17th July 1995 was a special day in my young life, not only would it be my first ever gig, but it would be to see my favourite band, Blur.

The build up was quite unlike any other I’ve experienced, even though they would go on to do much bigger gigs, this felt very special, era defining. The support line-up was teased out in the pages of the Melody Maker and NME in the months leading up to the show and it was to be their biggest headline outdoor show to date at the 27,000 capacity venue.

Blur were at the peak of their popularity, having won four awards at the Brits earlier in the year. I had bought tickets as soon as they went on sale, having convinced my parents that my friend’s older sister and her boyfriend would look after us both. The countdown was on: six months, which is teen years might as well be six years. Important planning with other more gig-experienced friends was afoot during school breaks “have you planned what you’re going to wear?” “Addidas or Puma?…yeah I think Damon wears Puma.”

Finally, the day of the gig rolled around. In typical fashion, after a beautiful run of sunshine, the rain came, but we were not to be deterred. It had been a dramatic week, Natalie’s sister was recovering from having her appendix out recently  and my Mum called me from hospital where she was also recovering from surgery to tell me to be careful. Dad sent me off with two bacon rolls and banana in my rucksack. I rationed the banana, a mistake I would discover about mid way through Blur’s set, gross!

The band were guest editors of the NME that week, such was the significance of this show. I bought it on the way to the gig, immediately scrawling the date and where I’d bought it across the top corner (WHSmith, Liverpool St Station, 12:15pm) ok so perhaps not the time, but this copy became known as my ‘sacred NME’ for a good many years after.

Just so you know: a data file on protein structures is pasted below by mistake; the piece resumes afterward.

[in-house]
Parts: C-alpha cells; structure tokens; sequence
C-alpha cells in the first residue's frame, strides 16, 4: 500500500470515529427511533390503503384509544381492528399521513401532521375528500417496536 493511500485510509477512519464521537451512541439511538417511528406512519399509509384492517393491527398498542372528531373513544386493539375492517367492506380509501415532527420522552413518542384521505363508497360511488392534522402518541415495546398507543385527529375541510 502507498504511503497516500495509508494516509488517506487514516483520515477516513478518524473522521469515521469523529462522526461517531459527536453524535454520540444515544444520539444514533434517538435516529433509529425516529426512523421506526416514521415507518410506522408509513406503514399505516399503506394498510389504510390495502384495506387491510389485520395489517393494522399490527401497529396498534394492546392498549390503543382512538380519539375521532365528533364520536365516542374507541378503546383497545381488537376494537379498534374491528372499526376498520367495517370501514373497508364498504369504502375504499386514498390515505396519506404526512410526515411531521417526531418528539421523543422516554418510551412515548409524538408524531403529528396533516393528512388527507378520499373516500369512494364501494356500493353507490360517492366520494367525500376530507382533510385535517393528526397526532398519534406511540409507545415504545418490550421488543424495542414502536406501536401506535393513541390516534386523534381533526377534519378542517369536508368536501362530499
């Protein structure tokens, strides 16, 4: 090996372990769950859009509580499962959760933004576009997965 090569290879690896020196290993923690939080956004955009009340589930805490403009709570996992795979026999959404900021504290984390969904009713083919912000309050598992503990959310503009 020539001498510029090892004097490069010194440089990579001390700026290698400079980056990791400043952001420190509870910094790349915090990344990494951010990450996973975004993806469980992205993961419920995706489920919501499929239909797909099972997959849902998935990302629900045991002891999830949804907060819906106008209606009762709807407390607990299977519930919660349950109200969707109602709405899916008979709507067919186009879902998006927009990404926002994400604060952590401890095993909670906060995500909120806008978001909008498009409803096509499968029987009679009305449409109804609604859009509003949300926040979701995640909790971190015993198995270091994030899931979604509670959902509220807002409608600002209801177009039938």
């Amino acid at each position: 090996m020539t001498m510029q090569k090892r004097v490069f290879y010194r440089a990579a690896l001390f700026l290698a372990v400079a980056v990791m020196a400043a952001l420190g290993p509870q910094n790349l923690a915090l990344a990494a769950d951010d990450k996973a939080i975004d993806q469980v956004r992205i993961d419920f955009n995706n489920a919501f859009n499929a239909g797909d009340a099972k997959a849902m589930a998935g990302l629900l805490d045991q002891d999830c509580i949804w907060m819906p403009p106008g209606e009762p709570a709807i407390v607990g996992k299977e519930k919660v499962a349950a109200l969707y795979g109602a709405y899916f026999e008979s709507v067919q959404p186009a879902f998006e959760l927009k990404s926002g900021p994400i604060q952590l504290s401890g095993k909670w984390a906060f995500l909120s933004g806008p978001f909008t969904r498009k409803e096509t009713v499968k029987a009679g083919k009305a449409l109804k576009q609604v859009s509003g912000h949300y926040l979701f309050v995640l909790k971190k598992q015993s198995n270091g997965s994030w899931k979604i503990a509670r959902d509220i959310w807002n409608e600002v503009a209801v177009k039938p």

A lot of valuable lessons were learned that day, including, in no particular order:

1. It’s not cool to wear the t shirt of the band you’re seeing the day you see them (especially if it’s a crappy knock-off from Camden Market that is too big for you, dweeb)
2. Portaloos are gross at any time of day
3. People can be rude dicks (Specifically men in sheepskin coats who loudly bang on about how sad people in raincoats are)
4. Bananas are not good gig snacks
After standing through drizzly but great sets by Sparks, The Boo Radleys and Dodgy, the crowd was soggy but wild for the main event and the rain even let up as the intro music (The theme tune to The Great Escape, appropriately).

The elaborate stage set included a big platform for the brass section and huge colourful burgers suspended from the ceiling. I was 14, surrounded by a huge number of similarly excitable teens. Listening back to the Radio 1 coverage, the screams from the crowd were off the scale, it was Britpop’s answer to Beatlemania, Damon even told people to be careful between songs.
They tore through songs like Tracy Jacks, Girls & Boys and Popscene and it was the first time the crowd had heard Country House , two months before the infamous (though now rather daft) chart battle with Oasis. Blur had apparently offered money to local residents so they could go out for the day and escape the noise, but one of the most beautiful sights of the night was people watching from their windows as dusk fell over the east end. We sang until our throats hurt and our feet blistered, but This is a Low was the perfect closer.

20 years on, and two days before I see them at Hyde Park (for the 3rd time) I still get a shiver down my spine during For Tomorrow. They have had their ups and downs, but I will always have Mile End.



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